Additionally, some opportunities to volunteer virtually are supported through these channels:
- How to Get Involved with Virtual Volunteering
- The Coronavirus and the Rise of the Virtual Volunteer
- Virtual Volunteering
- 9 PLACES TO VOLUNTEER ONLINE (AND MAKE A REAL IMPACT)
- United Nations Volunteering
- Translators Without Borders
- National Parks Service
- Taproot Foundation
- Crisis Text Line
- Amnesty Decoders
- Smithsonian Digital Volunteers
- Points of Light Virtual Volunteer Opportunity List
What can I do to serve the Lawrence community during this time?
- A team of organizers has put together some Mutual Aid Volunteering opportunities.
- The Lawrence Humane Society is looking to get all of their animals into foster homes.
- The Lawrence Community Shelter is accepting donations to help move residents of the shelter into permanent housing and arraning alternate housing sites for residents showing symptoms of COVID-19.
- The Ballard Center is recruiting volunteers to deliver food/general supply donations to households utilizing Ballard Center resources.
The United Way of Douglas County has put together a general guide for volunteers during this time- before you sign up to volunteer, check that out here!
If I'm leading a student organization that participates in service, what should I be thinking about right now?
The KU Student Involvement and Leadership Center put together this helpful webpage that can help giude your organziation's direction for the rest of the semester. In addition to communicating with your organization members to share KU's message and any relevant updates about events, elections, transitions, etc., consider how you might communicate with your community partners during this time.
If I'm going home for the rest of the semester, where should I count myself for the 2020 Census?
Here's what the U.S. Census Bureau has to say: “Students living away from home at school should be counted at school, even if they are temporarily elsewhere.” This means that if you usually live on-campus or off-campus in Lawrence, you should count yourself at that location. Each address only gets one unique Census ID number, so coordinate with any roommates you may have as best you can. You can find the full statement from the US Census Bureau here.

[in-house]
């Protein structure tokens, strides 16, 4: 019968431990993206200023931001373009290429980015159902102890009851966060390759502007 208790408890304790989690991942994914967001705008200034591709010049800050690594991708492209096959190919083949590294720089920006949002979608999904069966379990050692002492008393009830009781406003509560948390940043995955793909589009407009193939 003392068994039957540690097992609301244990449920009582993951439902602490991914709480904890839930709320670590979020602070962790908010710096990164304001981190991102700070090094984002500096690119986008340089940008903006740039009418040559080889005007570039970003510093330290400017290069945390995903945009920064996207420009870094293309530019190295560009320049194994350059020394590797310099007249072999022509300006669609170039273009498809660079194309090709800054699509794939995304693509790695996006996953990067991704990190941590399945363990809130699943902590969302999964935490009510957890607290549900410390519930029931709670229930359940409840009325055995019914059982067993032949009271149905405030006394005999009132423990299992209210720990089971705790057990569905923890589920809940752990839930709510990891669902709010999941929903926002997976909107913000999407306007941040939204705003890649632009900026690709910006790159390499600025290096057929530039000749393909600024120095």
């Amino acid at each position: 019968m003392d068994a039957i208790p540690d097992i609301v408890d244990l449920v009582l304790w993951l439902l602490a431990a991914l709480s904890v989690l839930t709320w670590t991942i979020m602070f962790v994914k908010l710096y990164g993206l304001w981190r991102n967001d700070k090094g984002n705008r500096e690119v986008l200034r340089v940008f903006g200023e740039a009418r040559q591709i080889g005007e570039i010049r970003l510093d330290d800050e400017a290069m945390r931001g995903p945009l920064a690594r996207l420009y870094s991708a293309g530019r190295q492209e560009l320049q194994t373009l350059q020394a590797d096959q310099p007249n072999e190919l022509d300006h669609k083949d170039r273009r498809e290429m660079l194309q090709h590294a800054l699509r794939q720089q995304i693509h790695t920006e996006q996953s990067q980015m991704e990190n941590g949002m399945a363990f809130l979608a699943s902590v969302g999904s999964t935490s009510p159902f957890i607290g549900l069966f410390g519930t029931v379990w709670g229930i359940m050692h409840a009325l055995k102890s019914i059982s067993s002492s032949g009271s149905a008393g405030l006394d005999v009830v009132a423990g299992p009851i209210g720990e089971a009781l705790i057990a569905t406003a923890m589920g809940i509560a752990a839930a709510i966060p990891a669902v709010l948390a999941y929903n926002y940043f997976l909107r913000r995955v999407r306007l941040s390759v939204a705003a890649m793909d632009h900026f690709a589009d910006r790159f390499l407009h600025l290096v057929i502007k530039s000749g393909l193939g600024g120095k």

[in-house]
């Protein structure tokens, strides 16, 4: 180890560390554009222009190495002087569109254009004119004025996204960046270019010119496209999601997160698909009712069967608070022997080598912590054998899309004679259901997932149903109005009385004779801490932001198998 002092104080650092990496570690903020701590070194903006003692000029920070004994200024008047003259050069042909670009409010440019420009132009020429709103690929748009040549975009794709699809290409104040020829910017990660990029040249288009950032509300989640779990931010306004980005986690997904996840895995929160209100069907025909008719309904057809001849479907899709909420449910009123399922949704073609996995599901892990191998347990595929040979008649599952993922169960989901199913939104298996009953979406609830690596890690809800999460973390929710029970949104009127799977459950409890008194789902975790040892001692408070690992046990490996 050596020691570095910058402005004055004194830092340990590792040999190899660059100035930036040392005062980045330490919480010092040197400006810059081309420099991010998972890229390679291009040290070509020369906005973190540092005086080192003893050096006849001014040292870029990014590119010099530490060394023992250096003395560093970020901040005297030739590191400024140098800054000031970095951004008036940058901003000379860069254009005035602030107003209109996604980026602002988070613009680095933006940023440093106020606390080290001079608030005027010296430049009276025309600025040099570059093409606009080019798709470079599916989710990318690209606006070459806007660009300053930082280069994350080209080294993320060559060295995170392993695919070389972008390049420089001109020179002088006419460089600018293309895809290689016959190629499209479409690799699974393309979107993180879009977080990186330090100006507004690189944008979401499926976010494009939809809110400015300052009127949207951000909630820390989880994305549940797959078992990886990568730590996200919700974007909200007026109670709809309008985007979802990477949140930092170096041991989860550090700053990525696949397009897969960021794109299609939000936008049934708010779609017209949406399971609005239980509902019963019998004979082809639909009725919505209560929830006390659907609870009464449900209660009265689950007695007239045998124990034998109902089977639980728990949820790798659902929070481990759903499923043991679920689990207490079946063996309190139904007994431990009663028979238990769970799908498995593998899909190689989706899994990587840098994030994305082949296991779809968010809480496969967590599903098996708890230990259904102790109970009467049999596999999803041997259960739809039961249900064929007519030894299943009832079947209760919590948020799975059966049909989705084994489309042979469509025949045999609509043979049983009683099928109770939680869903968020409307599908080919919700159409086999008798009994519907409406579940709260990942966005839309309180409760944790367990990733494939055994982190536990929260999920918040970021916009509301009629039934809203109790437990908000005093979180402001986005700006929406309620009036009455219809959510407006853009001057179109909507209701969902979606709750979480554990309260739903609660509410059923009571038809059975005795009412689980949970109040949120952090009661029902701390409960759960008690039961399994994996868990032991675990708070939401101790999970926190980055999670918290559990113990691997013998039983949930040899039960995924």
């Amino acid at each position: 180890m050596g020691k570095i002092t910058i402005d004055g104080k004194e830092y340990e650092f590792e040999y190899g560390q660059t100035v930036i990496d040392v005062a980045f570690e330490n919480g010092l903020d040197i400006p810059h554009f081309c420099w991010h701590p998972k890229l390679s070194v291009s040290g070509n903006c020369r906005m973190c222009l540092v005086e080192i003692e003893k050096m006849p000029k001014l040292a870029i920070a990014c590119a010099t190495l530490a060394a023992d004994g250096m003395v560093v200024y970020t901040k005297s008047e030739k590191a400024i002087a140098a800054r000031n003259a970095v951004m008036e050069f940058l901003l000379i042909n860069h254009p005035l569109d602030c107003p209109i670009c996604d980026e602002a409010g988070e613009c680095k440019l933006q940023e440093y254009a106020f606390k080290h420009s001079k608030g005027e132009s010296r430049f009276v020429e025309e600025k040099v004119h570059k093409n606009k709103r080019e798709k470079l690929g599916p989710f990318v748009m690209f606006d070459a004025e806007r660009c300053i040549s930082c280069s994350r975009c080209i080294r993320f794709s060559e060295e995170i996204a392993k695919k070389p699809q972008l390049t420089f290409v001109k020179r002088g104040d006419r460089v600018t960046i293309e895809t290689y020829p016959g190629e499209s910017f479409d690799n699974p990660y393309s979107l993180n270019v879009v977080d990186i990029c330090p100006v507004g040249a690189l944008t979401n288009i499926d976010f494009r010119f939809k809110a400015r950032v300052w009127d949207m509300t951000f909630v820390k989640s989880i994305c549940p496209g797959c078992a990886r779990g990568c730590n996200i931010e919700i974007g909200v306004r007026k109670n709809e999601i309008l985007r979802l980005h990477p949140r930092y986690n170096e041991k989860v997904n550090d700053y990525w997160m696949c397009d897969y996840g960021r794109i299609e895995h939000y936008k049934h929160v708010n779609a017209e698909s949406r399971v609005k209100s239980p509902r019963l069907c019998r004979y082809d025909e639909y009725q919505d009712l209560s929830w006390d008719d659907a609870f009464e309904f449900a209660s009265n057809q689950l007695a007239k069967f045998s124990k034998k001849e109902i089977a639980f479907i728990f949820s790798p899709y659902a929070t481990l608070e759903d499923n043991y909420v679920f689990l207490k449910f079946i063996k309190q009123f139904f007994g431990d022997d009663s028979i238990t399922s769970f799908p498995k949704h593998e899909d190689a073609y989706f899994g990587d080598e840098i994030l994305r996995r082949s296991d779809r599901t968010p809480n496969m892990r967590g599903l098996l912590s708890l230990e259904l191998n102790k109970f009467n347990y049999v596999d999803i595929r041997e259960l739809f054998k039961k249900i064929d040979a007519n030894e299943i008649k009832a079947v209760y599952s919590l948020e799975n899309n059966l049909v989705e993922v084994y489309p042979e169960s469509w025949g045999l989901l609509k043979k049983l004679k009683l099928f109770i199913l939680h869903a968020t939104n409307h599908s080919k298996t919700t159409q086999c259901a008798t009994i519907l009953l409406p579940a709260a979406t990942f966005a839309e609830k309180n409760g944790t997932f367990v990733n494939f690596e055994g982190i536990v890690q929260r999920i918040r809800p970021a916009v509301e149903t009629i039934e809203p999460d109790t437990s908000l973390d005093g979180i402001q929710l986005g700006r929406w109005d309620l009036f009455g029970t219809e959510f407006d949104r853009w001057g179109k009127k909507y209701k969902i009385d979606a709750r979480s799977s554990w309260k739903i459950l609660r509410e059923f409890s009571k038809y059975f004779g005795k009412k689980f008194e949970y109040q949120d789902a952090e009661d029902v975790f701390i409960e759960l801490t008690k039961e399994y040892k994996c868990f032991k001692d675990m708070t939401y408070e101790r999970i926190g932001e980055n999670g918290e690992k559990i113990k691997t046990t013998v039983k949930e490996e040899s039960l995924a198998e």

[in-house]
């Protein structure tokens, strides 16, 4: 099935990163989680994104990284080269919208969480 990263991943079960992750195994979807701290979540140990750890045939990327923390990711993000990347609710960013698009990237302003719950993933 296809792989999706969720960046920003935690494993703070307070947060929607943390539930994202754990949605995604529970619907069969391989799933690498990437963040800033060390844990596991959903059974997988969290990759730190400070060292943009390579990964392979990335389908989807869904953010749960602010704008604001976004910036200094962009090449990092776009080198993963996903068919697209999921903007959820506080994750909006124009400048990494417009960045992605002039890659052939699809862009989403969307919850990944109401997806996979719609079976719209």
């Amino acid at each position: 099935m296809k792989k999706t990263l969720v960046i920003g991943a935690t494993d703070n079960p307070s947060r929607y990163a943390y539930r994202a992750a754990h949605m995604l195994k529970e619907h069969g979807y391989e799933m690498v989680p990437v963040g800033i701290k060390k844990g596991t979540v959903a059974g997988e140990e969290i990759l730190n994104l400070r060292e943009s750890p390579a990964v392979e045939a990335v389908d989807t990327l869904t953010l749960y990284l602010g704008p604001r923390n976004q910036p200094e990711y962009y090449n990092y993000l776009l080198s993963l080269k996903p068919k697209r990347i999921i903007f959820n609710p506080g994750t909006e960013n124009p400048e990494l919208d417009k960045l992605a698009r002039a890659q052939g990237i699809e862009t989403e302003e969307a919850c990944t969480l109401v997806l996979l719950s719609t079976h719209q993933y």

I'm still not really sure what the census is or why I'm supposed to participate in it. Where can I learn more?
There are so many wonderful resources that can help you learn more about the census! Here's a few to get you started:
- Census 2020- Campus Compact
- Making Sense of the 2020 Census
- What You Need to Know About the 2020 Census (Video)
- COVID-19 and the Census
- 2020 Census: What College Students Need to Know to be Counted in the Right Place
How is COVID-19 going to impact voting in primaries and other upcoming elections?
This really depends on the state you are voting in. Check out Vote.org's page about voting and COVID-19, where you can find information for the state you are registered to vote in! The ALL IN Challenge also has a great webpage for all things voting amidst COVID-19!
How can I help educate students on the importance of democratic participation and voter engagement while advising and instructing virtually?
The Campus Election Engagement Project (CEEP) has put together this living document that links to lesson plans, games and quizzes, videos, and news reports surrounding civic engagement in higher education. This is a great place from which to start gathering resources!
Can I continue doing service during this time without doing more harm than good?
This really depends on the type of service you’re doing, but it is important to consider how we are protecting the most vulnerable populations during this time. Talk to your community partner about the types of service work that can be done remotely through phone, email, or other virtual mediums. For more information on ethical service, click here.
Communications from Relevant Community/Civic Engagement Entities
Iowa Campus Compact: Coronavirus and the Engaged Campus
Imagining America: Small Yet Significant Kindnesses in the Time of COVID-19
The Bonner Foundation: Teaching an Online Social Action Course
Loyola University Chicago: Leveraging the Learning Opportunity of a Global Health Situation
Brown University: Resources for Remote Community Engagement and Work
American Political Science Association: Promoting Civic Literacy and Engagement During the COVID-19 Pandemic
Center for Civic Reflection: Themes and "Big Questions" for Reflection
Lifting Bridges Blog: Community Based Learning in Times of Social Distancing, Isolation, and Quarantine
Campus Compact: Compact Members Mobilizing for Communities in a Time of Crisis
Kansas Health Foundation: COVID-19 Info for Kansas
Federal News Network: Federal Agencies Seek Virtual Interns
Examples of Virtual Project Ideas